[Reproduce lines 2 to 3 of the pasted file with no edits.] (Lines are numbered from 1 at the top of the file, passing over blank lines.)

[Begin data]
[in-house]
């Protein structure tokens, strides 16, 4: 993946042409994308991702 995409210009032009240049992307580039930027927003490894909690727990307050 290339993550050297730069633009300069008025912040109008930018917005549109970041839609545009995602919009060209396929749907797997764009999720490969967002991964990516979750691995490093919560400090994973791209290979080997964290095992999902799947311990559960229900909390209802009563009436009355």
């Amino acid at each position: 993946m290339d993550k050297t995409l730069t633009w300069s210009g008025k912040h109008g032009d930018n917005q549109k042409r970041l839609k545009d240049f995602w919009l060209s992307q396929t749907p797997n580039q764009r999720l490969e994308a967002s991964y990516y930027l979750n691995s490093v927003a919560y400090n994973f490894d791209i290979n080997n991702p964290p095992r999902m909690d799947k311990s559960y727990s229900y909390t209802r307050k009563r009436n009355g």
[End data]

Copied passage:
């Protein structure tokens, strides 16, 4: 993946042409994308991702 995409210009032009240049992307580039930027927003490894909690727990307050 290339993550050297730069633009300069008025912040109008930018917005549109970041839609545009995602919009060209396929749907797997764009999720490969967002991964990516979750691995490093919560400090994973791209290979080997964290095992999902799947311990559960229900909390209802009563009436009355």
């Amino acid at each position: 993946m290339d993550k050297t995409l730069t633009w300069s210009g008025k912040h109008g032009d930018n917005q549109k042409r970041l839609k545009d240049f995602w919009l060209s992307q396929t749907p797997n580039q764009r999720l490969e994308a967002s991964y990516y930027l979750n691995s490093v927003a919560y400090n994973f490894d791209i290979n080997n991702p964290p095992r999902m909690d799947k311990s559960y727990s229900y909390t209802r307050k009563r009436n009355g």